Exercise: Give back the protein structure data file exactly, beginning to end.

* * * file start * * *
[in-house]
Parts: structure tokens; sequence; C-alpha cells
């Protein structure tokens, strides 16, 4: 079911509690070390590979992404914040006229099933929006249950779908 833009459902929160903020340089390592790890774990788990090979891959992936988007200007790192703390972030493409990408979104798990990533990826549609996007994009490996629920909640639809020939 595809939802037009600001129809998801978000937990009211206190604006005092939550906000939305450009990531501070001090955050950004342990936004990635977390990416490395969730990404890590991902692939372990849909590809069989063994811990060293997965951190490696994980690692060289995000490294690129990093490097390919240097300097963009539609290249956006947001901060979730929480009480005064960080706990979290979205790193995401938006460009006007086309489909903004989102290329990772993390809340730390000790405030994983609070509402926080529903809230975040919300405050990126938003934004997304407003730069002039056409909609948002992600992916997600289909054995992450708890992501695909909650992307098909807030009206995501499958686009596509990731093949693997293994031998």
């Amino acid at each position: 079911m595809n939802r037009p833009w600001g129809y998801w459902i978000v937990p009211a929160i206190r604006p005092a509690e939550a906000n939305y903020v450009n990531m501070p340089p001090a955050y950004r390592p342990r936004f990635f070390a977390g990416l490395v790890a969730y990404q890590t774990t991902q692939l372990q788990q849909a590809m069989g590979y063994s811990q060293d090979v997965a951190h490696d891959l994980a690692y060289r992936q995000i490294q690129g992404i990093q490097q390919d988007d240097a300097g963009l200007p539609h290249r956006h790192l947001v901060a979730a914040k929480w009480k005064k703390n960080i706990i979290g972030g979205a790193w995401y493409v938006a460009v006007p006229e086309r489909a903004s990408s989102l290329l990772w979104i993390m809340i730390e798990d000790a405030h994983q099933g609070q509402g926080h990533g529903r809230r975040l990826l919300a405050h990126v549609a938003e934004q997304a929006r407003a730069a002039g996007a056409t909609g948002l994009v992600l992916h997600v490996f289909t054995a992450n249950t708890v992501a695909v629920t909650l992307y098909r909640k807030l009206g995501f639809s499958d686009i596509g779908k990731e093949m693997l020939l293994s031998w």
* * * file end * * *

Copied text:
[in-house]
Parts: structure tokens; sequence; C-alpha cells
């Protein structure tokens, strides 16, 4: 079911509690070390590979992404914040006229099933929006249950779908 833009459902929160903020340089390592790890774990788990090979891959992936988007200007790192703390972030493409990408979104798990990533990826549609996007994009490996629920909640639809020939 595809939802037009600001129809998801978000937990009211206190604006005092939550906000939305450009990531501070001090955050950004342990936004990635977390990416490395969730990404890590991902692939372990849909590809069989063994811990060293997965951190490696994980690692060289995000490294690129990093490097390919240097300097963009539609290249956006947001901060979730929480009480005064960080706990979290979205790193995401938006460009006007086309489909903004989102290329990772993390809340730390000790405030994983609070509402926080529903809230975040919300405050990126938003934004997304407003730069002039056409909609948002992600992916997600289909054995992450708890992501695909909650992307098909807030009206995501499958686009596509990731093949693997293994031998």
């Amino acid at each position: 079911m595809n939802r037009p833009w600001g129809y998801w459902i978000v937990p009211a929160i206190r604006p005092a509690e939550a906000n939305y903020v450009n990531m501070p340089p001090a955050y950004r390592p342990r936004f990635f070390a977390g990416l490395v790890a969730y990404q890590t774990t991902q692939l372990q788990q849909a590809m069989g590979y063994s811990q060293d090979v997965a951190h490696d891959l994980a690692y060289r992936q995000i490294q690129g992404i990093q490097q390919d988007d240097a300097g963009l200007p539609h290249r956006h790192l947001v901060a979730a914040k929480w009480k005064k703390n960080i706990i979290g972030g979205a790193w995401y493409v938006a460009v006007p006229e086309r489909a903004s990408s989102l290329l990772w979104i993390m809340i730390e798990d000790a405030h994983q099933g609070q509402g926080h990533g529903r809230r975040l990826l919300a405050h990126v549609a938003e934004q997304a929006r407003a730069a002039g996007a056409t909609g948002l994009v992600l992916h997600v490996f289909t054995a992450n249950t708890v992501a695909v629920t909650l992307y098909r909640k807030l009206g995501f639809s499958d686009i596509g779908k990731e093949m693997l020939l293994s031998w």